Working in the city is an opportunity Poulson is thrilled by.
“I grew up on Detroit music, from Motown to Iggy Pop and the Stooges, then you’ve Eminem and Madonna in the middle, The White Stripes…and now Thy wants to do her Amy Winehouse in Asia, Ike and Tina, R‘n’B thing.”
While on tour in a Spanish town in the Pyranees, Chanthy rifled through old Latin and Tina Turner records and danced the cha cha and the mambo. “It was so similar to Cambodia…I can hear the influences. These are things I didn’t realise,” she says.
But it was Helsinki, in Finland, that Chanthy formed an intense connection with, embraced by the small but passionate Cambodian Diaspora community living there. Many of them are political dissidents living in exile or as refugees: the former journalist and editor of 1990s newspaper Serei Pheap Thmei (New Liberty News), the wife of slain unionist Chea Vichea and Sam Rainsy Party activist Sok Yoeun, who fled to Thailand after being accused of a rocket attack on the Prime Minister in 1998.
“The person who put us up was Sophorn Sar [the former New Liberty News editor, a very kind and humble man,” says Julien.
“They got us there early to meet the Cambodian community and then we realised we were in a library in Helsinki full of exceptional people. It’s a place of strong Cambodian stories at the end of the world really - the very north.”
Their music, too, was met with a warm welcome.
“There’s a major alternative world music festival in Helsinki, Maailma Kylässä, it kicks out that whole Peter Gabriel idea of world what music is, you know wooden instruments and the like. The Finns do things a little differently. The city of Helskini has put it on since the 60s, it’s absolutely huge, about 80,000 people there and a huge response for us. The worst and the best thing about that particular performance was that Pussy Riot were playing a set at the same time – the two free members – we thought ‘oh no, everyone will go to see them’. But they didn’t appear for security issues, you know it’s so close to Russia there. A lot of Cambodians came to see us.”
Chanthy says she was shocked to see colossal portraits of her and the band plastered to buses in the city.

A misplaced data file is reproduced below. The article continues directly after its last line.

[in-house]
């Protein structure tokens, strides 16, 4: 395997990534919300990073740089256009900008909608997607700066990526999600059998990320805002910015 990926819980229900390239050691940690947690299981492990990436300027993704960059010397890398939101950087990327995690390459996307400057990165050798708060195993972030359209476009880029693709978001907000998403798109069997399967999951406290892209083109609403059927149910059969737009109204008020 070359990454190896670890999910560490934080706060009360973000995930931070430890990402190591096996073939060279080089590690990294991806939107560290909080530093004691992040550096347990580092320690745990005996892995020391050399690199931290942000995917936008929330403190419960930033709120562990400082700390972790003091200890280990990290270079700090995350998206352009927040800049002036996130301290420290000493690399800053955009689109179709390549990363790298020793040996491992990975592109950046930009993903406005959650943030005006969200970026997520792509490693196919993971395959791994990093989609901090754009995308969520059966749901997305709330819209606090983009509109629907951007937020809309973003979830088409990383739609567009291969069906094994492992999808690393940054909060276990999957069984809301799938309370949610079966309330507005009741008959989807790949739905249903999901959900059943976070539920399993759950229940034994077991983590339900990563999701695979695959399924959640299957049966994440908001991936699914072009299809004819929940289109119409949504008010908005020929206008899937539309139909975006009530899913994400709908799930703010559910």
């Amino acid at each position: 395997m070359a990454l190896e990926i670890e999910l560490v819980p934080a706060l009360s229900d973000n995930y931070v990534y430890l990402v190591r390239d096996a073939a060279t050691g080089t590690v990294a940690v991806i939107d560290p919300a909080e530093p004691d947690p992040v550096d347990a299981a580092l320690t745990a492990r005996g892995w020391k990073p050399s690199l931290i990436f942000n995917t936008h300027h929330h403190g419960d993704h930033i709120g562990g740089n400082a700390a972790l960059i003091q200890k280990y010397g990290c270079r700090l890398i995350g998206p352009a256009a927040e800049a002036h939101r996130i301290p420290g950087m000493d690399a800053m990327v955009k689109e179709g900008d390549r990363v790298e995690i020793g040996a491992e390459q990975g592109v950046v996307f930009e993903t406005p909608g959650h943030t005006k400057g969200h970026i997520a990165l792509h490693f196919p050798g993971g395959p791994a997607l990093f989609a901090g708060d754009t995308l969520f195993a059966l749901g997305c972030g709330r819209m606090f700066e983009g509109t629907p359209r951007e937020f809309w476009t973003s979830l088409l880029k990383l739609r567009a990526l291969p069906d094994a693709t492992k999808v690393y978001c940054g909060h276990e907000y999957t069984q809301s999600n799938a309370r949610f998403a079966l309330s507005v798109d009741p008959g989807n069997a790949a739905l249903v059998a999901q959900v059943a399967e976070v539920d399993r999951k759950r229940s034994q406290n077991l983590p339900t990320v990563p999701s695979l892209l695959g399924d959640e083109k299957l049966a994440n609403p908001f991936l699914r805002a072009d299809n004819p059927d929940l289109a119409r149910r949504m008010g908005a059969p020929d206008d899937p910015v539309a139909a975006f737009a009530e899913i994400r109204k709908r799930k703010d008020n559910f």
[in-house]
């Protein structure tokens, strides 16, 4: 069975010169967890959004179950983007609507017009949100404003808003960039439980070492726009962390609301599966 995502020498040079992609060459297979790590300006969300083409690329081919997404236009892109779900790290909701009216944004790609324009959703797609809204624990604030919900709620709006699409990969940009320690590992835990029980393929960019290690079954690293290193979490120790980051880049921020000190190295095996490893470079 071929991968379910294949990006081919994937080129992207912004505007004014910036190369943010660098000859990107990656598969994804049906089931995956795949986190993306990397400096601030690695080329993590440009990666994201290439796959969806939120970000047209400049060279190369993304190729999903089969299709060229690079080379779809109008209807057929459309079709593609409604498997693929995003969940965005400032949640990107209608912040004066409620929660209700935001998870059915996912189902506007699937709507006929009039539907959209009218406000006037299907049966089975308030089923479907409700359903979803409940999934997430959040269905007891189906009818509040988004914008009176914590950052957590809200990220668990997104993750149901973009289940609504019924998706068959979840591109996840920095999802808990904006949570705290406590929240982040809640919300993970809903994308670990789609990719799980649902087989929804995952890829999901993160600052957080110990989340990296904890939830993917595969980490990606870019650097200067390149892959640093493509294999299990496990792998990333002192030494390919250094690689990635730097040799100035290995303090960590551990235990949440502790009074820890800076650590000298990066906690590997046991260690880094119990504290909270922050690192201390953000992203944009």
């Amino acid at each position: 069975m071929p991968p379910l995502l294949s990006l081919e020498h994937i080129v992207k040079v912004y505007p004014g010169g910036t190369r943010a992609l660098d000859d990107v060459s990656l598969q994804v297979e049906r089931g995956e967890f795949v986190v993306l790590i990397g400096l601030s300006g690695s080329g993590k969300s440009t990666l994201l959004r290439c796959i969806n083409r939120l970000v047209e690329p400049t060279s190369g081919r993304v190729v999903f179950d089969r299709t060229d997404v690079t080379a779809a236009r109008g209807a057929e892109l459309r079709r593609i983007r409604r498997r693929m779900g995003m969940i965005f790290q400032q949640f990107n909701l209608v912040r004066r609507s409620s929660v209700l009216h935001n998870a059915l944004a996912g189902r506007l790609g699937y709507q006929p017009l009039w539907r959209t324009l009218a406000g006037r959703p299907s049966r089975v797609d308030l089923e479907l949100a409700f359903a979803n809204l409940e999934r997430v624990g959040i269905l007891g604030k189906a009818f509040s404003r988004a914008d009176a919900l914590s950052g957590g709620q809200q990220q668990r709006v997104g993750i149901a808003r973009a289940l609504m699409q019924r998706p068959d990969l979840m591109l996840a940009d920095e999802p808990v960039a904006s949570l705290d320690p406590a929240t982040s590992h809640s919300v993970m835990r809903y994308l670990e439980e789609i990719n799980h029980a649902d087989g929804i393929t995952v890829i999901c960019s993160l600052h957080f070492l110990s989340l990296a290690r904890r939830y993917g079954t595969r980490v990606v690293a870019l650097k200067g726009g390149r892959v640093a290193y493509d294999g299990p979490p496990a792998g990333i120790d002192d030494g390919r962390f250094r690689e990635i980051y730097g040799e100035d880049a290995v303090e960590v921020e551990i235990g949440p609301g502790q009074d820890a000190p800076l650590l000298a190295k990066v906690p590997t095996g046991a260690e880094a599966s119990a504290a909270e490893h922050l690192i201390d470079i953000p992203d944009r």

“I never realised we were going there as Julien kept saying Finland and in Cambodia we call it Funland! The community were so close knit and warm and embracing. People were really curious about Cambodia now, and more importantly they responded to the music, music that brought happy memories for some of them. They made lots of Cambodian food - fish soup, but also Finnish pancakes, and invited us into their homes.”
“Watching a group of young girls in the front row in Helsinki was great,” she says.
“For these people to seek Thy out is very special,” Poulson adds.
Yet she seems surprised by recognition. In Singapore, the band had exceeded the luggage allowance on their cut-price Tiger flight – a Cambodian-Singaporean female fan on her left and a group of Indian fans on her right piped up and said they were star struck and their bags were waved through.
Is it important, then, as a performer with an international reach, to have a message?
“Yes of course, but outside of Cambodia I can be stronger with that, you know.”
She says what is hardest is leaving her large family, who she supports (“My heart and soul is Prey Veng”) and fears a widening distance as she travels and experiences things they have not.
“It’s hard that [the people of Prey Veng and other far flung areas] are rarely going to connect with our music. That is hard. I’m anxious to go back,” she says.
Their next biggest performance, this Saturday at the FCC, will mark the 100 day ceremony marking her uncle’s death which she will not attend.
“Everyone now has to make these sacrifices, I understand, but it doesn’t make it easier.”
She’s close to her father, who shed tears when she returned from the recent tour, but the death of her mother, from tuberculosis, in 2011 had a profound impact on her life. The family were devastatingly poor – Chanthy worked as a child in rubber plantations .
Prior to a Christmas trip to Australia in 2010 – Chanthy’s first to the country – her mother fell ill but was adamant that her daughter go on the trip. They took her to Calmette hospital, where friends took a laptop in and they Skyped daily.
“When we got back we had a month together,” says Chanthy, remembering what she calls “the hardest thing”.
“We had planned to take her to Kep – she had never seen the sea- but then suddenly the doctors said it would be days. We got her in a car…I wanted her to be on her own Prey Veng soil…but she passed away in our arms at the ferry crossing at Neak Leung.”
Poulson points out it is Chanthy who determines much in the creative direction of the band: from the lyrics, to dances, film clips and her kaleidoscopic costumes.
“When I go back to the village with a barang, they don’t understand what I do and want money. They don’t realise I work for myself, I’ve built this career, I manage myself and take creative control.”
“Here there isn’t really a culture anymore of people writing new music and stories that challenge people to think. For women,with music, its more likely to be a beauty contest or pageant. They don’t write songs to move or make people think or feel something. That’s what she does- picks up little things- a bird, an old man on a hill in Mondulkiri- metaphors and symbols.”
Poulson sees something unique and special in Chanthy and the band and he’s on a mission for the world to see those same things.
“Just to bring something – this incredible sound - from the rice fields, to export it, it’s why I’ve stuck around,” he says.
“What we do as a band is rough and ready and it taps into the roots - it is special.T hy’s a strong and empowered woman and it’s not easy but we’re doing it and it’s a great trip.”
The Cambodian Space Project will perform at the FCC’s rooftop terrace this Saturday at 8:30pm.